Eyries village is a pure delight: a riot of colourful houses and sleepy streets. We stopped at Ms Murphy’s traditional shop for tea and delicious sandwiches, strolled along the main street taking pictures and chatting to friendly residents, and finally by chance dropping into the startlingly beautiful St Kentigern’s church.

The north side of the Peninsula offers glorious vistas across the Kenmare River (an enormous sea inlet but called, oddly, a river). We took the coastal route from Kilcatherine to Dog’s Point and back to Ardgroom and on to Lauragh – lovely villages with seaside settings.

Mountain and sea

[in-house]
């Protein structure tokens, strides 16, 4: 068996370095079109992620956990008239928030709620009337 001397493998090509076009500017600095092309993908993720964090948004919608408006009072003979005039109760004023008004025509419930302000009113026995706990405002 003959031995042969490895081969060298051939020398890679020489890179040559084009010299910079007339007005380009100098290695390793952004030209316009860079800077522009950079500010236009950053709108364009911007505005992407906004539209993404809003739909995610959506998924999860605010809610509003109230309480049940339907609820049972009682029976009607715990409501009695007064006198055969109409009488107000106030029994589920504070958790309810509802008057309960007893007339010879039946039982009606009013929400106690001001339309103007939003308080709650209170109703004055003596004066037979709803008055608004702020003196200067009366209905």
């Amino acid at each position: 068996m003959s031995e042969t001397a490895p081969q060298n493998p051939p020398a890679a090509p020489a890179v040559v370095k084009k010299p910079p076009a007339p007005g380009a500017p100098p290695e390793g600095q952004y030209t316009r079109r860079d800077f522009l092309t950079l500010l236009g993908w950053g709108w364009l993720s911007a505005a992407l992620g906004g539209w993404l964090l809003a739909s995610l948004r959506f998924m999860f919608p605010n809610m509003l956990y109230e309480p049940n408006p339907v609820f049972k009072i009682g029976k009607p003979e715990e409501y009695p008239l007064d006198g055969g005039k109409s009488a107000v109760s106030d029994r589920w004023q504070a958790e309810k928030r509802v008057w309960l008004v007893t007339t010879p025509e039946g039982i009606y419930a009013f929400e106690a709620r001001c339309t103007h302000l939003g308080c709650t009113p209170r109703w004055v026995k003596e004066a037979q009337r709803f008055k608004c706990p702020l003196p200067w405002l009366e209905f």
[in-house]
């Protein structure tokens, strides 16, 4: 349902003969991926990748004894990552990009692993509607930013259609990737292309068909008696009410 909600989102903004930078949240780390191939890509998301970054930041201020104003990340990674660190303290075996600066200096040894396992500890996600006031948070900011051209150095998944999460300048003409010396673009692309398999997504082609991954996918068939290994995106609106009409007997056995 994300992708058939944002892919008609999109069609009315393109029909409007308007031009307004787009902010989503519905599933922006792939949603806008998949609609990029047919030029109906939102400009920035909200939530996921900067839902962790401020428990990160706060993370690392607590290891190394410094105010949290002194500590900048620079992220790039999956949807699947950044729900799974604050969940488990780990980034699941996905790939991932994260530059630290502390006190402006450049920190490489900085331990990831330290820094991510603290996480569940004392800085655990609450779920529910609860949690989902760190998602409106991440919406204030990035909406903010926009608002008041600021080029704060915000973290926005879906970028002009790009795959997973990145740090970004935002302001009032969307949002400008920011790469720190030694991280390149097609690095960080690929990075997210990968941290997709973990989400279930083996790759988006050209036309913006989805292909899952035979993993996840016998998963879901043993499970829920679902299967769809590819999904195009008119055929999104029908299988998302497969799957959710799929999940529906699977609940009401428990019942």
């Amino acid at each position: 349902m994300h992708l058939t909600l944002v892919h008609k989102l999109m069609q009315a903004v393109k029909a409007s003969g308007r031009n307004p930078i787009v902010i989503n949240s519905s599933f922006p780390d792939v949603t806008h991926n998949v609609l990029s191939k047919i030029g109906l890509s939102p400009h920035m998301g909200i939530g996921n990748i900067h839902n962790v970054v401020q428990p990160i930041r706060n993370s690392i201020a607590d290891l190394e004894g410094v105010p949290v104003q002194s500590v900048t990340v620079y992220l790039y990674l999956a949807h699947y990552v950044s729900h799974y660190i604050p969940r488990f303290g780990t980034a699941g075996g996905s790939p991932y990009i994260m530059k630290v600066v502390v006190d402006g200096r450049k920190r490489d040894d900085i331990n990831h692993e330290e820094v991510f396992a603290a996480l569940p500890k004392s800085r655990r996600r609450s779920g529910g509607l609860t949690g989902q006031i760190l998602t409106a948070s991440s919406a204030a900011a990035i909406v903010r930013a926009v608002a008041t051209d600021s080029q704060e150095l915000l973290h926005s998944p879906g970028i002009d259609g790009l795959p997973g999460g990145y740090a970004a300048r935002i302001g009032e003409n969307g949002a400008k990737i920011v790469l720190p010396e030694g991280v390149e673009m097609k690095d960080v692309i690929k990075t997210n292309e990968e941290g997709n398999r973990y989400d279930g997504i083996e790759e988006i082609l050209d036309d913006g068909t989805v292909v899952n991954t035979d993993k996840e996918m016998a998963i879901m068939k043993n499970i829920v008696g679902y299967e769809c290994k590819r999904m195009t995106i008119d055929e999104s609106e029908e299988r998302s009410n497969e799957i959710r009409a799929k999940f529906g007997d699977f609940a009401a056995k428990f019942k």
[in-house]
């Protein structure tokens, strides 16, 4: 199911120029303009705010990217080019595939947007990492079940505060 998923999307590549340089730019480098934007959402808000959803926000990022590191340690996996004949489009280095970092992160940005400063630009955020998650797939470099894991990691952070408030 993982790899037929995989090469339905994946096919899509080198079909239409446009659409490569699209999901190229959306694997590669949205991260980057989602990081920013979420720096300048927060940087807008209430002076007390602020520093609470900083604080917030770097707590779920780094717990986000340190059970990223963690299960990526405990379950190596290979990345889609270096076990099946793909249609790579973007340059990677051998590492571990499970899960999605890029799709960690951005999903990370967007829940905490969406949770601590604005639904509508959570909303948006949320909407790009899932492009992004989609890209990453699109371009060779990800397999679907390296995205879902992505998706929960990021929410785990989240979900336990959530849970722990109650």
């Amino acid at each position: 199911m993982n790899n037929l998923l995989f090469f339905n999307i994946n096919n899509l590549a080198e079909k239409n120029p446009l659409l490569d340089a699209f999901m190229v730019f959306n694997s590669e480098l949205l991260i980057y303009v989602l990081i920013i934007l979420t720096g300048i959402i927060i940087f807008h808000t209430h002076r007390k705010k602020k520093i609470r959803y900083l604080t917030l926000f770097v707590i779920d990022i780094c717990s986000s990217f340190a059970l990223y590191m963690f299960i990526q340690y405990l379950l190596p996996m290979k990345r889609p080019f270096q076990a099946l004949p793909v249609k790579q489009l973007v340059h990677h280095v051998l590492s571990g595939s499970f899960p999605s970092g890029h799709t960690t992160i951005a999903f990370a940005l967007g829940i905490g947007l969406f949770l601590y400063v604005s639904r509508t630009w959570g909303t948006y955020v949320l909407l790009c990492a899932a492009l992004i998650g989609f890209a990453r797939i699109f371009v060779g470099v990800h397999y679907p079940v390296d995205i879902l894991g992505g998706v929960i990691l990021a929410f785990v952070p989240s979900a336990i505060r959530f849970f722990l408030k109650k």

Mountain and sea

We stopped to visit the Cailleach Beara, the Hag of Beara. A powerfully symbolic site from Irish mythology, this rock is associated with many legends. People leave votive offerings – coins, rosary beads, a set of old glasses, shells and ribbons in honour of the spirit of the ancient goddess. Our next stop was the Ballycrovane Ogham Stone – the tallest in the world, and still in the wild, as Robert was glad to note.

Alright – so we have our bearings now and we’ve scratched the surface of this fascinating part of West Cork. Look out for future posts on the Beara – we can’t wait to return!

Beara mussel beds

Mussel beds, looking out to the Kenmare River